Meanwhile, we urge MFSO members to reach out to other military families, veterans, and friends to call their congressional representative including both US senators at: 202-224-3121 and say:
“I am a constituent (and a member of a military family) and I want Congress to fully debate the current war and bombing campaign in Iraq. And when you are asked to vote, I want you to vote NO on more military action in Iraq. War is not the solution and it will not bring stability in the Middle East. There is a path to peace through diplomacy and humanitarian aid – we must work for peace through peaceful means.” Or, say it in your own way.
MFSO’s Position on Iraq and Afghanistan Presented to White House Staff:
• Immediate cessation of all U.S. bombing of Iraq.
• No further escalation of military action
• Begin the immediate withdrawal of all military personnel from Iraq
• Begin the immediate withdrawal of all military personnel from Afghanistan.
• Do not sign a Bilateral Security Agreement with Afghanistan that would continue a US military
presence or continue the practice of arming and training in Afghanistan *
• Include members of MFSO, VFP & IVAW on President Obama’s team of advisors – we have an important voice that needs to be heard when war is on the table.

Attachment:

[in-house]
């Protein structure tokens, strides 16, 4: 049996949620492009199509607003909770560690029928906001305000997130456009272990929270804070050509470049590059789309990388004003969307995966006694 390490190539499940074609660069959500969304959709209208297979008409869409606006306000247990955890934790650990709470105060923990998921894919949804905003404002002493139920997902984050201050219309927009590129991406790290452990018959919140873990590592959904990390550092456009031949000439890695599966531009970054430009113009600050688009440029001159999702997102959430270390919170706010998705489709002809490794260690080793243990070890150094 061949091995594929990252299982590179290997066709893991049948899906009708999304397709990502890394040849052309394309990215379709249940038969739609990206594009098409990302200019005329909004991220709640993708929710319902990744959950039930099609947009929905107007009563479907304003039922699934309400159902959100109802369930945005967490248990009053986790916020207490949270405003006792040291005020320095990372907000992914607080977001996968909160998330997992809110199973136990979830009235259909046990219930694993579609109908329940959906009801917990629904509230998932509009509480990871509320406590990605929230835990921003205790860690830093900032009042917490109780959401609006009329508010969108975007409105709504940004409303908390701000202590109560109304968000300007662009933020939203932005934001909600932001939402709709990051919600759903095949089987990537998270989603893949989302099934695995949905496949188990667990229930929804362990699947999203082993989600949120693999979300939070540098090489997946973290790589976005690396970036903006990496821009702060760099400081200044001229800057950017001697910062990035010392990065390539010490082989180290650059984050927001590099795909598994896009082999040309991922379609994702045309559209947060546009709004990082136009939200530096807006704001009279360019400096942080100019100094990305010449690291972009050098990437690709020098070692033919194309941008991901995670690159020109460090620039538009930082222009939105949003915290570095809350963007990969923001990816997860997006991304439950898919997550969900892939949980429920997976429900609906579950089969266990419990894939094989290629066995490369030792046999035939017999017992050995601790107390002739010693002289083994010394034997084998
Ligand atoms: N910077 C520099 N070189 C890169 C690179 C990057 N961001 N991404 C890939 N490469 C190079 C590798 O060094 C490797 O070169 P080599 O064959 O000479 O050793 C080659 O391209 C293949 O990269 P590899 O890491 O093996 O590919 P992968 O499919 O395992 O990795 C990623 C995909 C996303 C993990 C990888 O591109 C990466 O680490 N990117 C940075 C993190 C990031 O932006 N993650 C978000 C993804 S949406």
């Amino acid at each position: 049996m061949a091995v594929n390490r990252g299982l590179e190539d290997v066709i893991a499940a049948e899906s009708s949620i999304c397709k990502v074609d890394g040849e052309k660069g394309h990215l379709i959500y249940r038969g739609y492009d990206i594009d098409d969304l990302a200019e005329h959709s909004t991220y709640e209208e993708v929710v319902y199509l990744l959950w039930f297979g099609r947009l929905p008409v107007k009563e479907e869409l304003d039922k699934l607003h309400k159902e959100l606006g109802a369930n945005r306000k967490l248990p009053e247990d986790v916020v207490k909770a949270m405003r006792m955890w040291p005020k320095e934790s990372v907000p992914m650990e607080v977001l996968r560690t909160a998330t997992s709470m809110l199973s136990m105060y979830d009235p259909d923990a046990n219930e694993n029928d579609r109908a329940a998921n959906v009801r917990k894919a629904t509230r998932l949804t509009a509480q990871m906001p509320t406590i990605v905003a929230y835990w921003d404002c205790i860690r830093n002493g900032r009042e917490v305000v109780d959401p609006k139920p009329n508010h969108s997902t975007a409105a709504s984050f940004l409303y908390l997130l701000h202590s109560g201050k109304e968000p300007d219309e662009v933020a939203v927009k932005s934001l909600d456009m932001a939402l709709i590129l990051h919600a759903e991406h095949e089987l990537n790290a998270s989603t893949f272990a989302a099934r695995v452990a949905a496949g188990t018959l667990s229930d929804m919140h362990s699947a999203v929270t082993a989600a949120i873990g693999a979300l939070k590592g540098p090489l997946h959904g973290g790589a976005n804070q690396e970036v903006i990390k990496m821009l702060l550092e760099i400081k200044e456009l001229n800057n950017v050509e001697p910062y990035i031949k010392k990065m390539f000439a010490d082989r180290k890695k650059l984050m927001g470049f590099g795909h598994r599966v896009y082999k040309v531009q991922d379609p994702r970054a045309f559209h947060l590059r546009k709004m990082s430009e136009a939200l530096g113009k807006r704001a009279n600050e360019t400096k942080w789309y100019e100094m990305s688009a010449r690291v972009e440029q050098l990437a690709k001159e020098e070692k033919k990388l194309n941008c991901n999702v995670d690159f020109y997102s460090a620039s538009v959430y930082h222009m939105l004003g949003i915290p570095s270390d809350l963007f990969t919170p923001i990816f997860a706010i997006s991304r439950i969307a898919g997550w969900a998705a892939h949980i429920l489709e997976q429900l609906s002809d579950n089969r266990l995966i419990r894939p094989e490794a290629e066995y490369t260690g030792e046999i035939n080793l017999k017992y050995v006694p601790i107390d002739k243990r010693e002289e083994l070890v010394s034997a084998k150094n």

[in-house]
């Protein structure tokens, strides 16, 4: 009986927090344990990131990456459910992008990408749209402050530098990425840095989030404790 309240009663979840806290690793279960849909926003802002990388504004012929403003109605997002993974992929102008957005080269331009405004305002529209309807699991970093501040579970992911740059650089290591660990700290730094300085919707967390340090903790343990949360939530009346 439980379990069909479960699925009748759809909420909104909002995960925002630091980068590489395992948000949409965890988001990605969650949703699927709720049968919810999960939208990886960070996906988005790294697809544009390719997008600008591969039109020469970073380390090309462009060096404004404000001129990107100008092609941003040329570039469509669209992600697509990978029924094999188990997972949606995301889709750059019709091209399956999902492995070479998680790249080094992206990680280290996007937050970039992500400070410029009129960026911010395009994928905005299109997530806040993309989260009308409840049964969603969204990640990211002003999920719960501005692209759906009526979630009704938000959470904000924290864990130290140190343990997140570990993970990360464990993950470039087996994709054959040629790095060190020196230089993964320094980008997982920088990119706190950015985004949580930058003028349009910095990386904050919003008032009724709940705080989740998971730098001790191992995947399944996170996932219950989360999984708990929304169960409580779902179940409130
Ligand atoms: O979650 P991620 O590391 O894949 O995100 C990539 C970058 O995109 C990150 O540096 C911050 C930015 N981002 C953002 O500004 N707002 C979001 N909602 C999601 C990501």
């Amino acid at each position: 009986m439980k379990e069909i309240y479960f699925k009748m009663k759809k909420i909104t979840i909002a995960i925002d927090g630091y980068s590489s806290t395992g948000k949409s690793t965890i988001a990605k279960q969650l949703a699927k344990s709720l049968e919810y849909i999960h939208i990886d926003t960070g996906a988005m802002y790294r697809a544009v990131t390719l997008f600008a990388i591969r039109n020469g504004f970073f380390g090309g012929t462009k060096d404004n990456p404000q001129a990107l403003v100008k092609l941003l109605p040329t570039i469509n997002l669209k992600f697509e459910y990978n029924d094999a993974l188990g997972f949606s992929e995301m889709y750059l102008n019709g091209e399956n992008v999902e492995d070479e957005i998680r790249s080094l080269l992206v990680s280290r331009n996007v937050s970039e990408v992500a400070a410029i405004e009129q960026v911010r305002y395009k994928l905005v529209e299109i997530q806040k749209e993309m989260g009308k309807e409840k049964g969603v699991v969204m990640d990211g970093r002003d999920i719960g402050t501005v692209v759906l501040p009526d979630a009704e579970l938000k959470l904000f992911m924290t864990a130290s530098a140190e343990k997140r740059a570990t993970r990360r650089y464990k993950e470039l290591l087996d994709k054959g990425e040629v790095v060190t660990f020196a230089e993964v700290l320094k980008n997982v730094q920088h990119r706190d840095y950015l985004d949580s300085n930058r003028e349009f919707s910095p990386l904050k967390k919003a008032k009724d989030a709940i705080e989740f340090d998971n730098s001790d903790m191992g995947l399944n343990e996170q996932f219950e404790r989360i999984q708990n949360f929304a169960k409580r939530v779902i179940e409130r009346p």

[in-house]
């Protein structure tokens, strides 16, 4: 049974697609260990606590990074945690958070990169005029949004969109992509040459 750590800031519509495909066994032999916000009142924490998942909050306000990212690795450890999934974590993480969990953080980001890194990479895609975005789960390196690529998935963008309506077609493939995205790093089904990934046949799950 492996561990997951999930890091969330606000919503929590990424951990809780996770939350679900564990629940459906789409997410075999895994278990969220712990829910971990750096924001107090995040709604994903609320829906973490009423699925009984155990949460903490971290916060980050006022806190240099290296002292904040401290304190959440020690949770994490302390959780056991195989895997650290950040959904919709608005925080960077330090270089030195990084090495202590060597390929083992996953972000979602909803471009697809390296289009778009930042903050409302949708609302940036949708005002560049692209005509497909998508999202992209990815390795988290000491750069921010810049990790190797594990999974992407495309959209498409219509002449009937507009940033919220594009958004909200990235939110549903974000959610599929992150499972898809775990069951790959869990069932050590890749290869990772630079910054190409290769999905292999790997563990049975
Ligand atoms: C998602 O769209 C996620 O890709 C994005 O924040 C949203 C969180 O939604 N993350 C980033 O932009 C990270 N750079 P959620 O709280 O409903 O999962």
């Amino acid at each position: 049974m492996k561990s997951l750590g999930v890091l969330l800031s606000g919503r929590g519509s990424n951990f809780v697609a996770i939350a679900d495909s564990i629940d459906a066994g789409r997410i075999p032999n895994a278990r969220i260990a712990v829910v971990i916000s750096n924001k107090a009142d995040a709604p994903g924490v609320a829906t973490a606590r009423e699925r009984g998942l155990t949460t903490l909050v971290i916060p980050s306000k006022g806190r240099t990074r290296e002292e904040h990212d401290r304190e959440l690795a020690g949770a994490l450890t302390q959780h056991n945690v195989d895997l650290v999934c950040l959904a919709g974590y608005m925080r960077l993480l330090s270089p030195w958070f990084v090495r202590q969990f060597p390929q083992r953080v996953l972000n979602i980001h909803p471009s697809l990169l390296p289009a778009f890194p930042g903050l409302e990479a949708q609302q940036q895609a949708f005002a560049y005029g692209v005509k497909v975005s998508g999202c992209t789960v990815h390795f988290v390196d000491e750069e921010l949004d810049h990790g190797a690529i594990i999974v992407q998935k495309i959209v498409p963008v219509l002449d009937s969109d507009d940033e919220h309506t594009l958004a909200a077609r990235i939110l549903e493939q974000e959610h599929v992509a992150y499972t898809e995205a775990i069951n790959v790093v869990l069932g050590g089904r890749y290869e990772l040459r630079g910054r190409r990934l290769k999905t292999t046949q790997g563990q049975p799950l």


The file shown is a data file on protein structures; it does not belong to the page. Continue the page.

• MFSO, VFP, and IVAW members wish a direct meeting with President Obama to get an unfiltered perspective on issues impacting veterans.
• We agree with President Obama’s repeated statement that there is no military solution in Iraq or Afghanistan. Bombing Iraq and a continued military presence in Afghanistan undermines the goal of a political solution needed for a stable Middle East. Stop intervening and funding these wars.
• Utilize diplomacy to work with regional and international stakeholders to reduce hostilities in Iraq.
• We can’t afford to create more veterans for an already broken VA system. Establish a forum so the Veterans Administration can work consistently with MFSO, VFP & IVAW to improve care. These organizations can gather military families to speak directly about their experiences and provide constructive advice.